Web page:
WSJ What's News

01:34 min | 5 months ago

More Than 100 Corporate Leaders Meet to Discuss State Voting Laws

"Voting rights have become a hot button issue including among business leaders this weekend. Dozens of ceos and other senior leaders met on zoom to discuss how they should respond to new voting laws proposed for texas and other states according to people on the call. Wsj's emily glaser has the details. So there are more than one hundred ceos and other senior executives that joined this zoom on saturday afternoon with the express purpose of talking about voting rights and in the beginning there was a lot of background about what the georgia legislation other state legislation and bills include about. Whether or not they were strict voter access and then kenneth chenault the former. Ceo of american express longtime corporate board director as well as kenneth frazier. Ceo of merck really made their pitch to these ceo's and other business executives of what their new statement is going to say how they believe it's non-partisan it's all about ensuring voter access for all and really urged the ceo's to add their names and so As part of the call kennedy channel told the executives that several companies had signalled that they would sign on including pepsi. co pay. Pal t. rowe price and has so across industries a lot of large companies. And you know what we heard from our sources that even during this zoom ceo's of different companies like amc and cyberport core technologies. Were saying i'm in. I'm in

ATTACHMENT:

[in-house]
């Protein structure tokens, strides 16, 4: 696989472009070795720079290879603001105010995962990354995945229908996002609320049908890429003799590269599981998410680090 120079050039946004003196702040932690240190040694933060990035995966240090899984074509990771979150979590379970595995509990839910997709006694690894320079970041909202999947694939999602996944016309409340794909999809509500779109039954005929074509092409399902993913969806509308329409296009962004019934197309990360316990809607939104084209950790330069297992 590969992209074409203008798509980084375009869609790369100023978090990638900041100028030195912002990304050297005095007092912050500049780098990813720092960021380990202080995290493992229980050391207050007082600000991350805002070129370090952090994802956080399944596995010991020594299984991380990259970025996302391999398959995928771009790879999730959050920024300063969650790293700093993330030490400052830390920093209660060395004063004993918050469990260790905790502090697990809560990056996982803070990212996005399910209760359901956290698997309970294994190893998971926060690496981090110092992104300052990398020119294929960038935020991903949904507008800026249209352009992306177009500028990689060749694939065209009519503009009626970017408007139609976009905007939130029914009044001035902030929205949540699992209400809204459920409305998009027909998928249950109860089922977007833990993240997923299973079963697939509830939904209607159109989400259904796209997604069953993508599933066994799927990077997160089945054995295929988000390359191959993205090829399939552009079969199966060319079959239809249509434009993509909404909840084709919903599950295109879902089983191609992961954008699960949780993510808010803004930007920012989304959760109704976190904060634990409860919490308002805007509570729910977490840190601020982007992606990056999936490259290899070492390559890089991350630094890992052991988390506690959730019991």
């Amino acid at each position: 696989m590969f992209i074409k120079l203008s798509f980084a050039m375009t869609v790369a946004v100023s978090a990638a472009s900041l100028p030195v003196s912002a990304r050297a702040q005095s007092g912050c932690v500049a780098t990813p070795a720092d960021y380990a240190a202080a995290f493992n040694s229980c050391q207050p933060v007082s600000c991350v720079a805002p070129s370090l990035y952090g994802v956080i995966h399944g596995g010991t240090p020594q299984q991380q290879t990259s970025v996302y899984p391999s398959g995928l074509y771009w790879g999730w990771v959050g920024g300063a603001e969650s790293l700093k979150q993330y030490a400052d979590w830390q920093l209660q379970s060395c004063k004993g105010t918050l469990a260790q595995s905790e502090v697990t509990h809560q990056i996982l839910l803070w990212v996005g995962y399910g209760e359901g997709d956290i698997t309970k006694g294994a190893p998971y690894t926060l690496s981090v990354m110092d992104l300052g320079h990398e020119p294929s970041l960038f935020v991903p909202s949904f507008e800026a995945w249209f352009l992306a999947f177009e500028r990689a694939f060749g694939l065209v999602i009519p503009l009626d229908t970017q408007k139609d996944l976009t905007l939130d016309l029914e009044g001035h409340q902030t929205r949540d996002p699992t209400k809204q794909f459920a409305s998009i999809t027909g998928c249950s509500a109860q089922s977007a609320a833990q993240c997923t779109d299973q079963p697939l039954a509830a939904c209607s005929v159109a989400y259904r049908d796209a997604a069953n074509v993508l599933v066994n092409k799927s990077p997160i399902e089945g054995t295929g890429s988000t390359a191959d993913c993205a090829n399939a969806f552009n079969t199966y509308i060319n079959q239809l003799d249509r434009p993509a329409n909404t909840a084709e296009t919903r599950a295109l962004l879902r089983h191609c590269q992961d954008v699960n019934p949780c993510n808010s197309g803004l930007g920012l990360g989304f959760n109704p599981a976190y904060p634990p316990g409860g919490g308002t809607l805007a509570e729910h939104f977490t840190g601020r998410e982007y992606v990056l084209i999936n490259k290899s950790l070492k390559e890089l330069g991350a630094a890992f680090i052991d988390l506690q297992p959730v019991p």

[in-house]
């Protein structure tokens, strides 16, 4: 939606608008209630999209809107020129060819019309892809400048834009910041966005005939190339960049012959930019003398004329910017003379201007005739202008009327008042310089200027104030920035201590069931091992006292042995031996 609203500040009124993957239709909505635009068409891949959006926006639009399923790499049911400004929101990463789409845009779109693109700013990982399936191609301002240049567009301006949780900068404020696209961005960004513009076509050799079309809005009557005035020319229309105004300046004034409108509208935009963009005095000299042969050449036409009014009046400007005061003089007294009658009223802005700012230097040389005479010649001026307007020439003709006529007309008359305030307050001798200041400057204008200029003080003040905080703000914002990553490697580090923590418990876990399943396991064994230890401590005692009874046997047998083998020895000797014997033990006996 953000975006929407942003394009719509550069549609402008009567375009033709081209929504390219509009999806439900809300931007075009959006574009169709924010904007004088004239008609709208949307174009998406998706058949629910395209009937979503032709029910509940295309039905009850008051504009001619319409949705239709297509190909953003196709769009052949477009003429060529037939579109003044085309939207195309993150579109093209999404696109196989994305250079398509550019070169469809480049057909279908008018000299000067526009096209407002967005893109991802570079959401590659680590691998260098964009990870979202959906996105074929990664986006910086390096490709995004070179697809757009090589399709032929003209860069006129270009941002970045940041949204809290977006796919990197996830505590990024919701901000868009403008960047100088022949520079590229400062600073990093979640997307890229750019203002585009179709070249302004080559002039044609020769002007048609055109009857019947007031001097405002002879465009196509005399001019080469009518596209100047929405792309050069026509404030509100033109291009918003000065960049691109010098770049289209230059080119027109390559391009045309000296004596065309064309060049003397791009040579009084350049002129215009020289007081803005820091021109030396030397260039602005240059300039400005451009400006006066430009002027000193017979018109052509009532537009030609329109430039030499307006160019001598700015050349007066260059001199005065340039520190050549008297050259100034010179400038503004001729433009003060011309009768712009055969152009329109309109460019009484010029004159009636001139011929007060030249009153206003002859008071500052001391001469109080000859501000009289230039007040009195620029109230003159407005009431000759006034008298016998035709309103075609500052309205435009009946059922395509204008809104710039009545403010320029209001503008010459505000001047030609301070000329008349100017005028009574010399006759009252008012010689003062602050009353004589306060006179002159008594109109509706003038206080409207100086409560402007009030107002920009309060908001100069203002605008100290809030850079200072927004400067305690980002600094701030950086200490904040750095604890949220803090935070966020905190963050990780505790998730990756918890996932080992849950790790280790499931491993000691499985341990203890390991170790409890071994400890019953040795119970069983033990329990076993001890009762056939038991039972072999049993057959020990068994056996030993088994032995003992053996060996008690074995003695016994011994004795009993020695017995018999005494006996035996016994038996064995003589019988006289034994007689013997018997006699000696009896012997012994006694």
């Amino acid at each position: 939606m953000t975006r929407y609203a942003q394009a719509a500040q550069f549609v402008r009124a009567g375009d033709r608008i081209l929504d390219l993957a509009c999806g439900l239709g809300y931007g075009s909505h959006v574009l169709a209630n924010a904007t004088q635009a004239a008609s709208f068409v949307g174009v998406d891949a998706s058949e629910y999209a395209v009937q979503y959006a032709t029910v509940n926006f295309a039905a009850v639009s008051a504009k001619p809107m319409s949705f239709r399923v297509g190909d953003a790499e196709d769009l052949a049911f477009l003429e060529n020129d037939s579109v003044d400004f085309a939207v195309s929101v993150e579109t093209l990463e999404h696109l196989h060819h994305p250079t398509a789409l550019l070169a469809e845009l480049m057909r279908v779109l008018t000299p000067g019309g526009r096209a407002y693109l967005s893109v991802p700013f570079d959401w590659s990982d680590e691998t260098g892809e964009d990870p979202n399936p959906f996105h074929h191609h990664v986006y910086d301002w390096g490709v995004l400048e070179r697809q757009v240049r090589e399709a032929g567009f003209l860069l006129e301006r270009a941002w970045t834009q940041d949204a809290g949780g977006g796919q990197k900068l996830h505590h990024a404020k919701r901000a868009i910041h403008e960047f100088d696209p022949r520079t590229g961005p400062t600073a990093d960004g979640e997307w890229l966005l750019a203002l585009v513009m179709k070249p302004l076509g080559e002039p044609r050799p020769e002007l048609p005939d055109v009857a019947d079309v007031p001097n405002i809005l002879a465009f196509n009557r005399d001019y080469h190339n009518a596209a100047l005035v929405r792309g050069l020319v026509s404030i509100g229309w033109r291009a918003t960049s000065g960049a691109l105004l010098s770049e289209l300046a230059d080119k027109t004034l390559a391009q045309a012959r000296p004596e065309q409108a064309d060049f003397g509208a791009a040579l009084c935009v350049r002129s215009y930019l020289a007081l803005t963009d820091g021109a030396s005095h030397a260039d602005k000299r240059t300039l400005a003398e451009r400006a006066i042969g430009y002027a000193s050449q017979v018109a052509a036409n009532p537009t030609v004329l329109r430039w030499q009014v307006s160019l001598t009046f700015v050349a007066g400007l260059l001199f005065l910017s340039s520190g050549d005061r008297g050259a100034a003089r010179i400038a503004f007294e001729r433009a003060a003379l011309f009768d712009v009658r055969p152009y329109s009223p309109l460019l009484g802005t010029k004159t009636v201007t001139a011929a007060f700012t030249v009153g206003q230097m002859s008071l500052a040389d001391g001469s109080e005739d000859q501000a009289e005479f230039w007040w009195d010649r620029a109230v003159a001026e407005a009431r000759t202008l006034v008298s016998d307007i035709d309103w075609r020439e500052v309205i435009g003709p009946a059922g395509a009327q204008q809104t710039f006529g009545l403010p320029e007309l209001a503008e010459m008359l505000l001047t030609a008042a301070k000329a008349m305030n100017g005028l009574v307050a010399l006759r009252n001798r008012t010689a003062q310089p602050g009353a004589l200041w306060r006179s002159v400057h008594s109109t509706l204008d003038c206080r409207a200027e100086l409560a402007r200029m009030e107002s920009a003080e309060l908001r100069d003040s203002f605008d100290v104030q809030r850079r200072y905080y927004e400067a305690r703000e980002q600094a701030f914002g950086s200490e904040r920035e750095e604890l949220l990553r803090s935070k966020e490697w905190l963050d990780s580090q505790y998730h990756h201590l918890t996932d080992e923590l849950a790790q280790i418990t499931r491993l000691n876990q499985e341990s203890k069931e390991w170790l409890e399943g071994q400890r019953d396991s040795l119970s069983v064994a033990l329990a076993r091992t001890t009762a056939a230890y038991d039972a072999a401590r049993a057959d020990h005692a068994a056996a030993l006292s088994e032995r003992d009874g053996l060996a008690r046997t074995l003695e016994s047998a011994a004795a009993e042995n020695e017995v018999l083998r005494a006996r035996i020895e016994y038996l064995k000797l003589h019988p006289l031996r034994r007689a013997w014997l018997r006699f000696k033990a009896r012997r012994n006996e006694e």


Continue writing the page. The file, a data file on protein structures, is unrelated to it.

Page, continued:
Emily Glaser Kenneth Chenault Kenneth Frazier WSJ Texas Kennedy Channel American Express Merck Georgia Pepsi Rowe Cyberport Core Technologies AMC
"frazier" Discussed on Baseball Tonight with Buster Olney

Baseball Tonight with Buster Olney

02:15 min | 5 months ago

"frazier" Discussed on Baseball Tonight with Buster Olney